Lithography, computer chips, and electron microscopes all need particle accelerators. Accelerators are scientific tools that use beams of charged particles to investigate particle physics. But there is a need for accelerators to be cheaper and brighter, and BYU is exploring how.
In early September of this year, the National Science Foundation (NSF) announced $94 million in funding to support four new Science and Technology Centers (STCs). STCs comprise partnerships of universities, federal labs, industry, and other organizations that provide rich environments for training scientists and engineers by integrating research and education. STCs treat inquiry, discovery, and creativity as integral parts of the learning process. Each center will receive up to $24 million over a five-year period, with the possibility of five additional years.
One of the four centers is the Center for Bright Beams, led by J. Ritchie Patterson and Georg H. Hoffstaetter at Cornell University. The Center for Bright Beams is focused on particle physics and material science, and in particular, particle accelerators.
“Particle accelerators—we’re talking about machines that will take subatomic particles and get them moving really fast,” Dr. Mark Transtrum said.
Transtrum, a professor in the Department of Physics and Astronomy at Brigham Young University, is an affiliate of the center, which also involves the University of Chicago, UCLA, Morehouse College, and the University of Toronto. The main research goal for the Center for Bright Beams is to decrease the cost of key accelerator technologies while simultaneously increasing the brightness of charged particle beams.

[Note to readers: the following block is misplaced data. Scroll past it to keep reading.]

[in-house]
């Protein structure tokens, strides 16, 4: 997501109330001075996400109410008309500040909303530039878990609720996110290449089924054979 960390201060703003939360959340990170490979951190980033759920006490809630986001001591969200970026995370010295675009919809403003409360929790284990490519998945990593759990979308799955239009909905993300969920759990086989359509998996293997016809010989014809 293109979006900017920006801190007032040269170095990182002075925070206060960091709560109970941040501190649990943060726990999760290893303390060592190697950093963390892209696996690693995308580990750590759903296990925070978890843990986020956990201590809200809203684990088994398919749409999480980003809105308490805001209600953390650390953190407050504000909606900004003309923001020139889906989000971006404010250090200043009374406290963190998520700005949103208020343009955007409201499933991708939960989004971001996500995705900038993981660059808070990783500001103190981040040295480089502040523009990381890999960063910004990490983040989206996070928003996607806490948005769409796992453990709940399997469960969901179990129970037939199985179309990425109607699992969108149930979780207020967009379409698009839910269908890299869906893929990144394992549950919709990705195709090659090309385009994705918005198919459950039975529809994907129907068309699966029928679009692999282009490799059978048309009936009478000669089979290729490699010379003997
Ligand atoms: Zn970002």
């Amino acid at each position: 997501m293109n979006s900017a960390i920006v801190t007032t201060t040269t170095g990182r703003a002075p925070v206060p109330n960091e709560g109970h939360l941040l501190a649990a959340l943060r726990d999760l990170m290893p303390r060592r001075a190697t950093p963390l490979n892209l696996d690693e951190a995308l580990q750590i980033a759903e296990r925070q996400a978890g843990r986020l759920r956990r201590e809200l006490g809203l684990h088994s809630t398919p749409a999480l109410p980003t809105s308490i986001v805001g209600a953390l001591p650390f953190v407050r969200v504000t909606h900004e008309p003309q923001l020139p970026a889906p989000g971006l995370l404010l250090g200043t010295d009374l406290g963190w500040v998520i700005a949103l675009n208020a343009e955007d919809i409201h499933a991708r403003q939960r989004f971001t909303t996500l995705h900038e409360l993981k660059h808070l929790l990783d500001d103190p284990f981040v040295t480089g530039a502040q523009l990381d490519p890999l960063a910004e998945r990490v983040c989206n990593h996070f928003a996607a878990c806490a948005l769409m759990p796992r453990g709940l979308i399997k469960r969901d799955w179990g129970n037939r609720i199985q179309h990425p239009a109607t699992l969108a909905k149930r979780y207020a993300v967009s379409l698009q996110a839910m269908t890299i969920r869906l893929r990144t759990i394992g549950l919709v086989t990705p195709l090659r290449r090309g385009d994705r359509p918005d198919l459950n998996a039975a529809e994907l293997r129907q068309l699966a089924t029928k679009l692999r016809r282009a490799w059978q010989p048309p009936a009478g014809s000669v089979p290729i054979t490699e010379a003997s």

“I think the appeal of this center is that particle accelerators are used for lots of different areas of science,” Transtrum said.
In particle accelerators, large electric fields are doing the accelerating, but a large electric field can generate a lot of heat, so accelerators are made using superconductors. An electric field cannot exist without having a large magnetic field, and unfortunately, superconductors and magnetic fields repel each other like oil and water. A strong enough magnetic field will kill the superconductivity causing the accelerator to overheat. The center wants to develop new materials that are superconductors but are more efficient.
“I’m calculating how big of a magnetic field a particular material can expel,” Transtrum said. “When it crosses that threshold—that’s the absolute limit for how good a material can be. We would like to provide the center with simulations and calculations that predict how good different types of materials can be.”
Beyond the world of physics research, improved particle accelerators are of value to such wide-ranging applications as lithography, computer chips, and biological samples. The center envisions this research will make accelerator technologies more accessible and less expensive, especially on college and university campuses.
“Instead of being the sizes of buildings and costing millions of dollars, they’re the size of rooms and cost $50,000,” Transtrum said. “They could exist on campuses across the country and all of the scientific disciplines could use them and it would be really profound.”
As an STC, the Center for Bright Beams wants to contribute to all scientific disciplines, from physics to chemistry to biology, by enhancing accelerator capabilities. Transtrum is very excited to be a part of it and to mentor and educate students through it as well.
“In a few years, we’ll be doing educational outreach here at BYU,” Transtrum said. “I’m excited for BYU students to meet other people in the field, be involved professionally, and get a leg up as far as advancing their career after they graduate.”
Overall, it’s the immense impact of the Center of Bright Beams on many scientific disciplines and in many people’s lives, including students, that matters the most.
“These are centers that the NSF is investing a lot of money in, but there are very few of them,” Transtrum said. “If there were better particle accelerators then it would have a profound impact on all of science, not just accelerator science and condensed matter physics. It’s a science that enables other sciences.”